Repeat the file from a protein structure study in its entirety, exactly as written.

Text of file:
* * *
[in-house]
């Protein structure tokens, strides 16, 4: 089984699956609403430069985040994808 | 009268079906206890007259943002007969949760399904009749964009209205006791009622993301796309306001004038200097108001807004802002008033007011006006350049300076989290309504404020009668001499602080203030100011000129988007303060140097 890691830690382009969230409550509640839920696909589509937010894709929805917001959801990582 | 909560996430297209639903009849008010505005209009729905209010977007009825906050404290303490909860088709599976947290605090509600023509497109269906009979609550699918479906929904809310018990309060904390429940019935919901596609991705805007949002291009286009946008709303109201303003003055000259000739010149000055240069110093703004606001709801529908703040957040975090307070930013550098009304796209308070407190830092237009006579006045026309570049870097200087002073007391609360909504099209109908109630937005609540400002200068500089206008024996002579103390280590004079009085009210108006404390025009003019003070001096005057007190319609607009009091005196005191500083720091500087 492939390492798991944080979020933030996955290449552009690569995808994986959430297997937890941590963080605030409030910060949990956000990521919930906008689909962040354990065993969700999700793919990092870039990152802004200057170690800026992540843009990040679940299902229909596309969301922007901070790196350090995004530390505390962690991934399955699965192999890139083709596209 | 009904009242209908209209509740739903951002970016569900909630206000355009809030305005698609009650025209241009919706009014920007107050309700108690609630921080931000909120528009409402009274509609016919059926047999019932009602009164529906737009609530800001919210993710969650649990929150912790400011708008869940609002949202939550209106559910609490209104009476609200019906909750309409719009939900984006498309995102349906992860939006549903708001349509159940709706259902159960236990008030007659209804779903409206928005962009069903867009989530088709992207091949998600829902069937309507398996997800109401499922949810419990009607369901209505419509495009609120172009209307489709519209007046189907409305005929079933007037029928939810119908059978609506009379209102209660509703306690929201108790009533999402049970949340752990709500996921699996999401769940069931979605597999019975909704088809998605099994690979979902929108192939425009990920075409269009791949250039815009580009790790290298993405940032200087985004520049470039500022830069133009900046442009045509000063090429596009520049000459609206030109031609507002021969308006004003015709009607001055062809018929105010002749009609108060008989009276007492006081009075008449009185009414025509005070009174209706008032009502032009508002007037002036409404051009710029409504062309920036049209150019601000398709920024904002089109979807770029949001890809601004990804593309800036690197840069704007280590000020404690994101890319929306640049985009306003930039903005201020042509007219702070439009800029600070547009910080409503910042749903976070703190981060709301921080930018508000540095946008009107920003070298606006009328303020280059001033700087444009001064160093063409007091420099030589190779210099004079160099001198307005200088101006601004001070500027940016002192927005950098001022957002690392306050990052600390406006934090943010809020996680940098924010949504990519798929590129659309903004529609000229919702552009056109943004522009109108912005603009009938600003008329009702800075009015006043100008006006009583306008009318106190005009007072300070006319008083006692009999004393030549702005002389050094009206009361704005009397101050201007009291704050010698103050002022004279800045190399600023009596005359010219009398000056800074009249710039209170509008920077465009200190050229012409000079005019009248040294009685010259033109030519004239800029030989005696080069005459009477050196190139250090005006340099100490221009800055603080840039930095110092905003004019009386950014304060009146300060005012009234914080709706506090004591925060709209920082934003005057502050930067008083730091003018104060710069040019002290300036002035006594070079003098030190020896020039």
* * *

[in-house]
């Protein structure tokens, strides 16, 4: 089984699956609403430069985040994808 | 009268079906206890007259943002007969949760399904009749964009209205006791009622993301796309306001004038200097108001807004802002008033007011006006350049300076989290309504404020009668001499602080203030100011000129988007303060140097 890691830690382009969230409550509640839920696909589509937010894709929805917001959801990582 | 909560996430297209639903009849008010505005209009729905209010977007009825906050404290303490909860088709599976947290605090509600023509497109269906009979609550699918479906929904809310018990309060904390429940019935919901596609991705805007949002291009286009946008709303109201303003003055000259000739010149000055240069110093703004606001709801529908703040957040975090307070930013550098009304796209308070407190830092237009006579006045026309570049870097200087002073007391609360909504099209109908109630937005609540400002200068500089206008024996002579103390280590004079009085009210108006404390025009003019003070001096005057007190319609607009009091005196005191500083720091500087 492939390492798991944080979020933030996955290449552009690569995808994986959430297997937890941590963080605030409030910060949990956000990521919930906008689909962040354990065993969700999700793919990092870039990152802004200057170690800026992540843009990040679940299902229909596309969301922007901070790196350090995004530390505390962690991934399955699965192999890139083709596209 | 009904009242209908209209509740739903951002970016569900909630206000355009809030305005698609009650025209241009919706009014920007107050309700108690609630921080931000909120528009409402009274509609016919059926047999019932009602009164529906737009609530800001919210993710969650649990929150912790400011708008869940609002949202939550209106559910609490209104009476609200019906909750309409719009939900984006498309995102349906992860939006549903708001349509159940709706259902159960236990008030007659209804779903409206928005962009069903867009989530088709992207091949998600829902069937309507398996997800109401499922949810419990009607369901209505419509495009609120172009209307489709519209007046189907409305005929079933007037029928939810119908059978609506009379209102209660509703306690929201108790009533999402049970949340752990709500996921699996999401769940069931979605597999019975909704088809998605099994690979979902929108192939425009990920075409269009791949250039815009580009790790290298993405940032200087985004520049470039500022830069133009900046442009045509000063090429596009520049000459609206030109031609507002021969308006004003015709009607001055062809018929105010002749009609108060008989009276007492006081009075008449009185009414025509005070009174209706008032009502032009508002007037002036409404051009710029409504062309920036049209150019601000398709920024904002089109979807770029949001890809601004990804593309800036690197840069704007280590000020404690994101890319929306640049985009306003930039903005201020042509007219702070439009800029600070547009910080409503910042749903976070703190981060709301921080930018508000540095946008009107920003070298606006009328303020280059001033700087444009001064160093063409007091420099030589190779210099004079160099001198307005200088101006601004001070500027940016002192927005950098001022957002690392306050990052600390406006934090943010809020996680940098924010949504990519798929590129659309903004529609000229919702552009056109943004522009109108912005603009009938600003008329009702800075009015006043100008006006009583306008009318106190005009007072300070006319008083006692009999004393030549702005002389050094009206009361704005009397101050201007009291704050010698103050002022004279800045190399600023009596005359010219009398000056800074009249710039209170509008920077465009200190050229012409000079005019009248040294009685010259033109030519004239800029030989005696080069005459009477050196190139250090005006340099100490221009800055603080840039930095110092905003004019009386950014304060009146300060005012009234914080709706506090004591925060709209920082934003005057502050930067008083730091003018104060710069040019002290300036002035006594070079003098030190020896020039």